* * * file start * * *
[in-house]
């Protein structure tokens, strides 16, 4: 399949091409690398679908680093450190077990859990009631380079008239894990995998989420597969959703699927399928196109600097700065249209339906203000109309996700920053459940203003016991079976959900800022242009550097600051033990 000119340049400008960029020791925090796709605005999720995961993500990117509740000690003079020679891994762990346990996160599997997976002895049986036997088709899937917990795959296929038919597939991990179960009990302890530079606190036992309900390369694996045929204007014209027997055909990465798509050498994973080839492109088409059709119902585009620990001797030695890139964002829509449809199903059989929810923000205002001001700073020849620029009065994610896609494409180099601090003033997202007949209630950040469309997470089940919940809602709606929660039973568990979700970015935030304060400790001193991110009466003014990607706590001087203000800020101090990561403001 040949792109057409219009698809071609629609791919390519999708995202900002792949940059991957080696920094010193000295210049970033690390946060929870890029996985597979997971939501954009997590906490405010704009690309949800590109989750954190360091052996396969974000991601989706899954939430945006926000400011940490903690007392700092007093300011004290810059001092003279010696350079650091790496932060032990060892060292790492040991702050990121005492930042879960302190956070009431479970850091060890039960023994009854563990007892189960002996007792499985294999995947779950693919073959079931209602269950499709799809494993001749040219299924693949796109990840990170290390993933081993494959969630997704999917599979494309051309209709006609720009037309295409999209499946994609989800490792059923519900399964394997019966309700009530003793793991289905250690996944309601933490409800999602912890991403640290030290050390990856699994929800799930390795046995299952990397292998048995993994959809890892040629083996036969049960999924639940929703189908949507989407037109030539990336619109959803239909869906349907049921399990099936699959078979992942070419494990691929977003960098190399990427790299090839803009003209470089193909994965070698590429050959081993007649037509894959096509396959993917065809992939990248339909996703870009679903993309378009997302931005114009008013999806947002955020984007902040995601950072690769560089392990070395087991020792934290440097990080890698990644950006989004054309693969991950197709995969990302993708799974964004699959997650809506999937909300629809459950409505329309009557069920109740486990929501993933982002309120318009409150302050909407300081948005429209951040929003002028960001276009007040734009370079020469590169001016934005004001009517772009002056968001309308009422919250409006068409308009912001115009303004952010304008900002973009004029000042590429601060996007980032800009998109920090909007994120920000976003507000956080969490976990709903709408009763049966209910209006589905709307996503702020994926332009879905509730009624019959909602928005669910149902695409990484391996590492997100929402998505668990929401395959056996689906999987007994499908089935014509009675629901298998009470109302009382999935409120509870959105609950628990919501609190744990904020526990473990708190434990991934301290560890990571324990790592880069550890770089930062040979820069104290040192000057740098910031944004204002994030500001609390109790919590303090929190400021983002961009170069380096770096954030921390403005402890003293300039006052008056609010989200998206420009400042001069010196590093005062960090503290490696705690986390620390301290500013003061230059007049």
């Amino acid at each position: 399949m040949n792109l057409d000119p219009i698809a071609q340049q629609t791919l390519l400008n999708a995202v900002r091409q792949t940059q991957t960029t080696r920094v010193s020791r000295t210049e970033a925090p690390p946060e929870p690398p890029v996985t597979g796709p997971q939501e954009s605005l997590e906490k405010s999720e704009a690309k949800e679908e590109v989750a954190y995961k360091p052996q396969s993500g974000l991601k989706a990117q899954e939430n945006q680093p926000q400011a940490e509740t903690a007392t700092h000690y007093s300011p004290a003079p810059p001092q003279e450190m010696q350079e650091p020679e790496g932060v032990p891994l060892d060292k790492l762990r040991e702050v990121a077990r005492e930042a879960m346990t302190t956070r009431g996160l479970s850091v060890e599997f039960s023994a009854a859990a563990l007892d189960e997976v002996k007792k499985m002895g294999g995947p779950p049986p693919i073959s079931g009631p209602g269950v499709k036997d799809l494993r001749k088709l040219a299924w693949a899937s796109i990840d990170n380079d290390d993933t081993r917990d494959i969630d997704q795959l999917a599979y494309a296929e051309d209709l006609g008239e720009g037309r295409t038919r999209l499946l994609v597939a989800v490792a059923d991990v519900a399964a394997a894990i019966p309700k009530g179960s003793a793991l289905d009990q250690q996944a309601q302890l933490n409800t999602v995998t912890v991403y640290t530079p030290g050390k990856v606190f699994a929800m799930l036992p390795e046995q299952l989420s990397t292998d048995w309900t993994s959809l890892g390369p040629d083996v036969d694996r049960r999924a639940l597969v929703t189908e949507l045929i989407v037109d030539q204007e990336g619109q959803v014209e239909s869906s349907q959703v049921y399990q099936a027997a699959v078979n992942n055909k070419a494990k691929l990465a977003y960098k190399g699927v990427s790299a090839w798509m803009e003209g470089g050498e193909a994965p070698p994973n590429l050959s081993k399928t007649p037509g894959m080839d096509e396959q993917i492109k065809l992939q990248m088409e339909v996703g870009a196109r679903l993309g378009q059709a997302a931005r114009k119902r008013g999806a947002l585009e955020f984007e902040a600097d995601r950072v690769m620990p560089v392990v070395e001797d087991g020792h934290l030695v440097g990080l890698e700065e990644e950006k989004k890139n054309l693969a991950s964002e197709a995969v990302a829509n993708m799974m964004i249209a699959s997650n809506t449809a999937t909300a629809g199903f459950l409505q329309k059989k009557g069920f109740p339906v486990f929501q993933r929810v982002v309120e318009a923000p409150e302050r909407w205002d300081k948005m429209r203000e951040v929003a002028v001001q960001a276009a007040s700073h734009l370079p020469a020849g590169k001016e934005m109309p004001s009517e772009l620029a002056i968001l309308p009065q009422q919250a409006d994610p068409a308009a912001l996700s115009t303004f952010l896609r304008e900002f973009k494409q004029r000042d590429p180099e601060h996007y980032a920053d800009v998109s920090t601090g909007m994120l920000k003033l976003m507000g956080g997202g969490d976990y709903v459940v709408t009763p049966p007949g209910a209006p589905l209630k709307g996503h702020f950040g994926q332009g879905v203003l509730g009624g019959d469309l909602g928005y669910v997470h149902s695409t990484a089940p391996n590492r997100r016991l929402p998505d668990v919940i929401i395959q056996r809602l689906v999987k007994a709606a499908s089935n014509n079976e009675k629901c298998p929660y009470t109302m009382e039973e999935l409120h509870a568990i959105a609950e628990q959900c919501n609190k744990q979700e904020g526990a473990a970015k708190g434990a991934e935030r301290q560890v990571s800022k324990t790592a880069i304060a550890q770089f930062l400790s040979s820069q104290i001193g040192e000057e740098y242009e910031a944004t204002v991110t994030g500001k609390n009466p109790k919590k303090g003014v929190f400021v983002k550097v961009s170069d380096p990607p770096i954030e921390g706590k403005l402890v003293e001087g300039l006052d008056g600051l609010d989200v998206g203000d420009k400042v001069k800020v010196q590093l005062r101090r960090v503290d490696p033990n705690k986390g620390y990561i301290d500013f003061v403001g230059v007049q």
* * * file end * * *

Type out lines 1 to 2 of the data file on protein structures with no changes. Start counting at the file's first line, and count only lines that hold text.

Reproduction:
[in-house]
């Protein structure tokens, strides 16, 4: 399949091409690398679908680093450190077990859990009631380079008239894990995998989420597969959703699927399928196109600097700065249209339906203000109309996700920053459940203003016991079976959900800022242009550097600051033990 000119340049400008960029020791925090796709605005999720995961993500990117509740000690003079020679891994762990346990996160599997997976002895049986036997088709899937917990795959296929038919597939991990179960009990302890530079606190036992309900390369694996045929204007014209027997055909990465798509050498994973080839492109088409059709119902585009620990001797030695890139964002829509449809199903059989929810923000205002001001700073020849620029009065994610896609494409180099601090003033997202007949209630950040469309997470089940919940809602709606929660039973568990979700970015935030304060400790001193991110009466003014990607706590001087203000800020101090990561403001 040949792109057409219009698809071609629609791919390519999708995202900002792949940059991957080696920094010193000295210049970033690390946060929870890029996985597979997971939501954009997590906490405010704009690309949800590109989750954190360091052996396969974000991601989706899954939430945006926000400011940490903690007392700092007093300011004290810059001092003279010696350079650091790496932060032990060892060292790492040991702050990121005492930042879960302190956070009431479970850091060890039960023994009854563990007892189960002996007792499985294999995947779950693919073959079931209602269950499709799809494993001749040219299924693949796109990840990170290390993933081993494959969630997704999917599979494309051309209709006609720009037309295409999209499946994609989800490792059923519900399964394997019966309700009530003793793991289905250690996944309601933490409800999602912890991403640290030290050390990856699994929800799930390795046995299952990397292998048995993994959809890892040629083996036969049960999924639940929703189908949507989407037109030539990336619109959803239909869906349907049921399990099936699959078979992942070419494990691929977003960098190399990427790299090839803009003209470089193909994965070698590429050959081993007649037509894959096509396959993917065809992939990248339909996703870009679903993309378009997302931005114009008013999806947002955020984007902040995601950072690769560089392990070395087991020792934290440097990080890698990644950006989004054309693969991950197709995969990302993708799974964004699959997650809506999937909300629809459950409505329309009557069920109740486990929501993933982002309120318009409150302050909407300081948005429209951040929003002028960001276009007040734009370079020469590169001016934005004001009517772009002056968001309308009422919250409006068409308009912001115009303004952010304008900002973009004029000042590429601060996007980032800009998109920090909007994120920000976003507000956080969490976990709903709408009763049966209910209006589905709307996503702020994926332009879905509730009624019959909602928005669910149902695409990484391996590492997100929402998505668990929401395959056996689906999987007994499908089935014509009675629901298998009470109302009382999935409120509870959105609950628990919501609190744990904020526990473990708190434990991934301290560890990571324990790592880069550890770089930062040979820069104290040192000057740098910031944004204002994030500001609390109790919590303090929190400021983002961009170069380096770096954030921390403005402890003293300039006052008056609010989200998206420009400042001069010196590093005062960090503290490696705690986390620390301290500013003061230059007049």